(A shot from space. NASA satellite captures wildfire smoke covering much of British Columbia.)
APTN National News
On Cypress Mountain in Vancouver, the smoke from British Columbia’s wildfires is so thick you can barely make out the Lions Gate bridge in the background.
A tanker on the water resembles a ghost ship.
The smoke from the B.C. wildfires has nearly blanketed the entire province – prompting air quality alerts.
There are still 130 fires burning – and with continued hot and dry conditions – there is no relief in sight.
The smoke also reaching down into Washington State.
NASA has just released images from space showing how far the smoke has spread.
“2017 season has been extraordinary in many ways many measures in terms of the fire aggressiveness,” said Kevin Skrepnik, chief fire officer in B.C.
“We are seeing hot and dry conditions that are persisting across the province. We are continuing to experience that large number of fires that we had at the start in early July.”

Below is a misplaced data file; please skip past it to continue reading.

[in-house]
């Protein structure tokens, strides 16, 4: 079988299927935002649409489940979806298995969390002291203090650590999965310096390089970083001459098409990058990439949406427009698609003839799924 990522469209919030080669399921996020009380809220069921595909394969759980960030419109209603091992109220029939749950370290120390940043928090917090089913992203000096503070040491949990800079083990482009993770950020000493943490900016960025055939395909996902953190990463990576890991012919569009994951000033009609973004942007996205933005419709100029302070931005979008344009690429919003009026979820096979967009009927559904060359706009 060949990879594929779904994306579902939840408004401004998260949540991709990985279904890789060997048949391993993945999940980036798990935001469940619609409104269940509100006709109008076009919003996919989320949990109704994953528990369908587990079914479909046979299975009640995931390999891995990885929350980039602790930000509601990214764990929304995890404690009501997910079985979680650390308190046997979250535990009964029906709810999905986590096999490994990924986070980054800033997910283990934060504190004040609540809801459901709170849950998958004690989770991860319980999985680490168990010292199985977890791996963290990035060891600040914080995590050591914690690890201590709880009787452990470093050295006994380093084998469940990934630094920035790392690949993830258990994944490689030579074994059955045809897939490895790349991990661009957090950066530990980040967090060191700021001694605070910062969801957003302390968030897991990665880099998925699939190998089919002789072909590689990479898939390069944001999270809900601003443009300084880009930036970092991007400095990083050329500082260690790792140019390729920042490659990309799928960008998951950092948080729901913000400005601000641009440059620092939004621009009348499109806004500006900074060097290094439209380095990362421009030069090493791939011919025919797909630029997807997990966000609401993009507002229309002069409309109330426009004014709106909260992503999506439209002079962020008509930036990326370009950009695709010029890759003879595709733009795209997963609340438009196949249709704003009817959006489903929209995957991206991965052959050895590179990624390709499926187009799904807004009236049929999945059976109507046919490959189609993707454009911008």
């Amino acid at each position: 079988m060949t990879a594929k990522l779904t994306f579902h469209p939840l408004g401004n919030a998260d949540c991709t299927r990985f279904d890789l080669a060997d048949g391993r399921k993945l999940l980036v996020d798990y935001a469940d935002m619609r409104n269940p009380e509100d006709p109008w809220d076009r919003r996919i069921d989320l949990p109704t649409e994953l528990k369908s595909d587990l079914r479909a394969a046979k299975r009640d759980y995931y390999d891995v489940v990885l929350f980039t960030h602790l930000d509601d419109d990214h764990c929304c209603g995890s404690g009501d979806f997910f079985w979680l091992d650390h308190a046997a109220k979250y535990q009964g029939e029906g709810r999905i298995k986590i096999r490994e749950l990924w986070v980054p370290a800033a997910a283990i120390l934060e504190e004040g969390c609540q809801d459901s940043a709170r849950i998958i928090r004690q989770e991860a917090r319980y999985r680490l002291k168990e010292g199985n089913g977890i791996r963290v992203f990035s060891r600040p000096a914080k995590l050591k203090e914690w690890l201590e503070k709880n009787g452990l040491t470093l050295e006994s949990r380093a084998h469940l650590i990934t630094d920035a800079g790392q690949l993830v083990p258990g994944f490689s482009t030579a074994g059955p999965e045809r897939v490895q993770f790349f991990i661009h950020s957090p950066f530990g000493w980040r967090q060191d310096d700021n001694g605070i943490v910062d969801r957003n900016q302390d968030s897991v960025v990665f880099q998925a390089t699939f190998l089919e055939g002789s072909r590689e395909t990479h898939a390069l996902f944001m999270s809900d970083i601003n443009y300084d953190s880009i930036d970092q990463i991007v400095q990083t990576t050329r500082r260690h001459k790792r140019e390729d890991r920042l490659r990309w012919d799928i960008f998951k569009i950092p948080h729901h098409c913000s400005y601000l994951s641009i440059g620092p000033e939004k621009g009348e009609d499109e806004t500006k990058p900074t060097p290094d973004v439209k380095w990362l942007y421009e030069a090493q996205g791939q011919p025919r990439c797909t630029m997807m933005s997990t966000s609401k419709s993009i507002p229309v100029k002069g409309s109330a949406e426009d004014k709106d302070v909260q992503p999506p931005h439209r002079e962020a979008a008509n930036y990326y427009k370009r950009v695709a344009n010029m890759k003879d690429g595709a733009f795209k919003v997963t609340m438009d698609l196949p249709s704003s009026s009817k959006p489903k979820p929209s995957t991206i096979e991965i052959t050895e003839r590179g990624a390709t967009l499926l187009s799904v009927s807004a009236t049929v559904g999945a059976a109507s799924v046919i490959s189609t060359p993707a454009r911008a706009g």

(This view from Cypress Mountain should show the Lions Gate bridge to Vancouver.)
The news gets worse – August is usually the worst month for fires – numerous resources and international fire fighters are being brought in to help.
Despite some relief for residents in Williams Lake who are allowed to return home – other communities near there are now on evacuation order including surrounding areas close to Quesnel, 750 km northeast of Vancouver.
“This current situation could get worse before it gets better,” said Skrepnik.
So far, wildfires have burned through 491,000 hectares across B.C. and close to $204 million have been spent battling the blazes.
The federal government has pledged $27 million to help.
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